Top 3 developments
- The Prime Minister’s Withdrawal Agreement failed again, by 58 votes.
- An amendment put forward by Sir Oliver Letwin passed in the Commons on Monday, giving MPs control of the House Brexit business on Wednesday.
- Parliament took control of the Brexit process through indicative votes on Wednesday, although none of the eight options suggested gained a majority.
Nothing is agreed until everything is agreed
Parliament voted at 2.30pm this afternoon on the Withdrawal Agreement but, unlike previous votes, the Political Declaration was not included. If the Withdrawal Agreement passed, the UK will be granted the extension until the 22nd May so that the Government “can consider the issues (political declaration) further.” It was considered to be the last chance the Government had to avoid a longer extension and involvement in the EU Parliamentary elections.
Despite the fact that there was new support for the Agreement from Eurosceptic MPs, the vote was unable to pass through Parliament, losing by 58 votes. There is a feeling amongst some members that this defeat was a much smaller margin than previous votes, and there may be an option to bring the agreement back to the floor next week for another vote. However, the EU has been extremely clear that 11pm tonight is the deadline for an extension until 22nd May. The Prime Minister stated that this result would have “grave” implication and it now falls to the EU Summit on 10th April to decide on either a no-deal or a longer extension, involving the UK’s participation in the EU elections.
Theresa May suffered a defeat in the Commons on Monday as MPs voted 329 to 302 in favour of an Amendment by Sir Oliver Letwin which meant MPs took control of the House business on Wednesday to hold a series of ‘indicative votes on Brexit’.
Indicative votes allow MPs to decide on a series of options designed to see what can command a majority in Parliament. This meant that that MPs, rather than the Government, decided Wednesday’s business motions relating to Brexit which allowed MPs to vote on a range of different Brexit scenarios with the aim of securing a majority for the way ahead.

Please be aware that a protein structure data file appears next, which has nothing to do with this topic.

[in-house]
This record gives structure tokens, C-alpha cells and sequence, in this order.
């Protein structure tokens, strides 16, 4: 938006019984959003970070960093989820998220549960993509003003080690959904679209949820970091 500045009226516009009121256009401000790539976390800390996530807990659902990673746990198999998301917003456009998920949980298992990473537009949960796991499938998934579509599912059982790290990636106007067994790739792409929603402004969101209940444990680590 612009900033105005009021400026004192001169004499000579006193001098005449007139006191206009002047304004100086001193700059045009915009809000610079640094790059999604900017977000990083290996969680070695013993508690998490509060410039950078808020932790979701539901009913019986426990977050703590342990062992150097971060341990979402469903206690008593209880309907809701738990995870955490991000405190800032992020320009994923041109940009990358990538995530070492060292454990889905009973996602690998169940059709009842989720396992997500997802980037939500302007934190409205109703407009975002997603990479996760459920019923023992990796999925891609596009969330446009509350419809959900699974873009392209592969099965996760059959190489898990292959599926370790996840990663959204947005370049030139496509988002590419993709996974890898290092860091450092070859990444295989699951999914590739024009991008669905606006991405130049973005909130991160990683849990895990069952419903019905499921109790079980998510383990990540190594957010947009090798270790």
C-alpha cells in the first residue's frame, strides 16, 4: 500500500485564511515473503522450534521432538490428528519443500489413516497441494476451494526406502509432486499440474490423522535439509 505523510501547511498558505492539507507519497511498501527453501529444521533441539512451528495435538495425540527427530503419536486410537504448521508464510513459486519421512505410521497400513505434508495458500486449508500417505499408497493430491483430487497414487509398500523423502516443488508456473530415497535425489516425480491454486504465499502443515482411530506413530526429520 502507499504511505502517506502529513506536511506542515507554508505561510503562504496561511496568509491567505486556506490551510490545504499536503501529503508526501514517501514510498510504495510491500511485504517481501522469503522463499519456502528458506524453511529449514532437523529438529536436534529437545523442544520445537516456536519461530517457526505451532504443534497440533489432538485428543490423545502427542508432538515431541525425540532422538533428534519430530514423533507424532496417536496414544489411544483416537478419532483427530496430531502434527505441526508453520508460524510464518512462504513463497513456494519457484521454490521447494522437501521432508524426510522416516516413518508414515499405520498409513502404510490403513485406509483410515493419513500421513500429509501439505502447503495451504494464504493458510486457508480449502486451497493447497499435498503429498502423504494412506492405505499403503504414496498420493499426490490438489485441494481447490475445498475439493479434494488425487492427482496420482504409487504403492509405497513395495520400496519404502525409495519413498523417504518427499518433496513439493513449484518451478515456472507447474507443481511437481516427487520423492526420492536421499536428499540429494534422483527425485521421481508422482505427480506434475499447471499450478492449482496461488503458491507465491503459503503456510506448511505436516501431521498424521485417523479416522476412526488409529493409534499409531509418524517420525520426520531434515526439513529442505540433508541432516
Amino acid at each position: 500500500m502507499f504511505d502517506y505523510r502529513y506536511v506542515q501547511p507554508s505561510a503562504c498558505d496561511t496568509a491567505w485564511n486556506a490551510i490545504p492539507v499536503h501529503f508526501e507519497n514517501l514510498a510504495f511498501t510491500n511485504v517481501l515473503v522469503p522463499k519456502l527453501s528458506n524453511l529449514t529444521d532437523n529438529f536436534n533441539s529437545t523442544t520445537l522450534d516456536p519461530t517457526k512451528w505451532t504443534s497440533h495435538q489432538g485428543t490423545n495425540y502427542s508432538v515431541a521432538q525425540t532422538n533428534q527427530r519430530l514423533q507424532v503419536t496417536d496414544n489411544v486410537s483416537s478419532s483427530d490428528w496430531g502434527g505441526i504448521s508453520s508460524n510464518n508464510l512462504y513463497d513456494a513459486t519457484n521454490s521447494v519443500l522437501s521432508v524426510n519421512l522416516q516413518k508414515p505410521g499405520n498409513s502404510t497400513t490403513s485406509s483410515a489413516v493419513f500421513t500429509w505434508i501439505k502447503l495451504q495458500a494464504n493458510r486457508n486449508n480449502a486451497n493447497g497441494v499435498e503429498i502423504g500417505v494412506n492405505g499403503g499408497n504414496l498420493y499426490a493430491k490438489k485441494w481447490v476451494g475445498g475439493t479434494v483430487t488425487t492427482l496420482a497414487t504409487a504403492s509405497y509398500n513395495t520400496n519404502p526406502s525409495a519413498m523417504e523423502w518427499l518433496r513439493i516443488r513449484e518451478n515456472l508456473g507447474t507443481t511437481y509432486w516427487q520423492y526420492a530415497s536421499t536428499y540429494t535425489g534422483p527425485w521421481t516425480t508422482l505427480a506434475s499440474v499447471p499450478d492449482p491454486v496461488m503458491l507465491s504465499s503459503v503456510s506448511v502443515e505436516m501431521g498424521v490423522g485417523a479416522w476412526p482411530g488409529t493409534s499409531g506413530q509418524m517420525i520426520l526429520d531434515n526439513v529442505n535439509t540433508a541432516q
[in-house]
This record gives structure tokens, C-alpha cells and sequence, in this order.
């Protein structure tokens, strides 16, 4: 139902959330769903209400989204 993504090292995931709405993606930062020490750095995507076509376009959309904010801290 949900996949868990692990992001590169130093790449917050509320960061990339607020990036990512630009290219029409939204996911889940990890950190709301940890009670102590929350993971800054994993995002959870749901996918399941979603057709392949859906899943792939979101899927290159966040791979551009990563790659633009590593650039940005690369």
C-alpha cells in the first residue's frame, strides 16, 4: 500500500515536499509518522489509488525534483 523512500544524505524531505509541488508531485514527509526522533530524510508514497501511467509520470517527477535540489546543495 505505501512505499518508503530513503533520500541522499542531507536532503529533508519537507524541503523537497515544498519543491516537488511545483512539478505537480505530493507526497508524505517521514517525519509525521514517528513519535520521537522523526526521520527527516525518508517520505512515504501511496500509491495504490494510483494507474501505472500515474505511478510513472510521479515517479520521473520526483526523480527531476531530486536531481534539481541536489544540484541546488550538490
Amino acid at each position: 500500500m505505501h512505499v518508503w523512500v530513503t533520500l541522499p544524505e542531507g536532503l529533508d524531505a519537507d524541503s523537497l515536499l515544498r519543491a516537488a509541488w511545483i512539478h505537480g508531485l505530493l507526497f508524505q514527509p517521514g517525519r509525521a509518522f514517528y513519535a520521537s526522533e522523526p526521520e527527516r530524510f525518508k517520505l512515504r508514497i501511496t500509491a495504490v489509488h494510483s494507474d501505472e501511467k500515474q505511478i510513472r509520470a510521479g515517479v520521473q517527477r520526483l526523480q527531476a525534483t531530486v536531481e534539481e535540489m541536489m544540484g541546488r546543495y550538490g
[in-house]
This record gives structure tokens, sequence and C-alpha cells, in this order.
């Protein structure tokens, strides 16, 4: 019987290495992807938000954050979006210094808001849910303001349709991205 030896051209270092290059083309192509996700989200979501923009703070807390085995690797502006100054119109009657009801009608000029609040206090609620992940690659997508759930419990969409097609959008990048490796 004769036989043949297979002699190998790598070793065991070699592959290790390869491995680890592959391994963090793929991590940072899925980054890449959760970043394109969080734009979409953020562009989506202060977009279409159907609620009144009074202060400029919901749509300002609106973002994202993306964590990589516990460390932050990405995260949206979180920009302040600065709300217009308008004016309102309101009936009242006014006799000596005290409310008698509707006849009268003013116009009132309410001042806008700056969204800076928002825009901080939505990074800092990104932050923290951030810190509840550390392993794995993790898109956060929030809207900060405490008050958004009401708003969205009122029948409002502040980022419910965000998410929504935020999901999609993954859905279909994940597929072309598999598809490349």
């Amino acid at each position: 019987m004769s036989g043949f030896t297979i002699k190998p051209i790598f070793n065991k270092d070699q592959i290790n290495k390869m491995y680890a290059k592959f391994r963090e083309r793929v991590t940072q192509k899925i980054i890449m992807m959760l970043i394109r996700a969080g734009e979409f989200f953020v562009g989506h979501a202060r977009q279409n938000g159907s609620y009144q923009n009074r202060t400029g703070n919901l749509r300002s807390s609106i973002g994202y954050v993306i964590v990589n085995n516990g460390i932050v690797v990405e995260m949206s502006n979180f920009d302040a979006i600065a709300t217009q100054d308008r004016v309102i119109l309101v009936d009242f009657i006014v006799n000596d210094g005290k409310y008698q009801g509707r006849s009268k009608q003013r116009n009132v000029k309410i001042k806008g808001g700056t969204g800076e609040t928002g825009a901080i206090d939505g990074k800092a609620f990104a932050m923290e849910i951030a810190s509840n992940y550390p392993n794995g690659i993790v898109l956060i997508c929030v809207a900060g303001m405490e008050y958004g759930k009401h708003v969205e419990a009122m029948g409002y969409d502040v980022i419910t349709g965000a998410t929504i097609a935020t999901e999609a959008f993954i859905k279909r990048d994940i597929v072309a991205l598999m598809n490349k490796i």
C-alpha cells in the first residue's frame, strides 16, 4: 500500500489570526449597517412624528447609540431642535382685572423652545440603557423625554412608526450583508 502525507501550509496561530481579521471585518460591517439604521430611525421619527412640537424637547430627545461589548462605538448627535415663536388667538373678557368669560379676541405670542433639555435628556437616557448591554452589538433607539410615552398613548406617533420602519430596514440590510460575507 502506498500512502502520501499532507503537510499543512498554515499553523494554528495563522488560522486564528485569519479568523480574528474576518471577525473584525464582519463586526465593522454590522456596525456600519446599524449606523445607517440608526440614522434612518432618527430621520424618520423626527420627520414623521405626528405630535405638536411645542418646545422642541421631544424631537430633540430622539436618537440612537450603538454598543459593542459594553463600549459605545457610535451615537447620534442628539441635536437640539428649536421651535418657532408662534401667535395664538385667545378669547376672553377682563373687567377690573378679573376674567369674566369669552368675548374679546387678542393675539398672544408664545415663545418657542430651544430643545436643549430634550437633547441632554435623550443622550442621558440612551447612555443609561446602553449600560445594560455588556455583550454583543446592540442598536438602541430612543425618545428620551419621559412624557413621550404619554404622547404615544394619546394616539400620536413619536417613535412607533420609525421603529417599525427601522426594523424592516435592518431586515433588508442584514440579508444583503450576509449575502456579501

Government has been clear that they are not bound to deliver the options decided on, with Andrea Leadsom on the Today Programme stating that none of the initial 16 options tabled were realistically deliverable. However, there is a legal and constitutional argument that implies that it would be “prudent” for Government to take note of the votes if they show a clear path forward.
NO, NO, NO, NO, NO, NO, NO, NO. Oh Mama Mia Mama Mia!
On Wednesday night, the Speaker selected eight options for Parliament to vote on. No option won a majority of support in the Commons.
Parliament is now deadlocked on a way forward to resolve the Brexit crisis after these votes showed that there was no option commanding majority support. Surprisingly, there were closer-than-expected results for a Common Market 2.0. This would provide harmony between the SNP and DUP, as it would preserve freedom of movement and frictionless trade which would preserve the integrity of the union, which has been the DUP’s red line. However, many believe that this would require changes to the Withdrawal Agreement and therefore continue to vote against it to allow for further negotiation. In reality, only the Political Declaration would need to be amended to allow for a Common Market 2.0. Something that now will most likely only be possible through a longer extension.
More indicative votes will be held on Monday 1 April. Many believe that there will be more incentive to build a Parliamentary majority with a further defeat to May’s Withdrawal Agreement, considering how the extended Brexit date is only fourteen days away. It is uncertain how the Prime Minister would break the deadlock if the Indicative Votes fail to show a clear path forward on Monday.
Theresa May offered to resign as Prime Minister in a last-ditch effort to get her deal over the line. Speaking to Conservative MPs at a 1922 Committee meeting on Wednesday evening, the PM pledged that if her deal passed through the Commons with their support, she would stand down to allow a future leader to take over for the second round of negotiations. Although she did not name a departure date, Number 10 clarified that she would call a leadership contest within weeks of the withdrawal agreement’s ratification.
The PM had already pledged to stand down before the 2022 General Election, so the end of her Premiership was always a matter of when, not if. But this offer has been perceived as a selfless move to end the uncertainty and to ensure that she delivers Brexit. Within hours of this announcement, over 20 Conservative MPs announced that they would now support the PM’s deal, including Boris Johnson.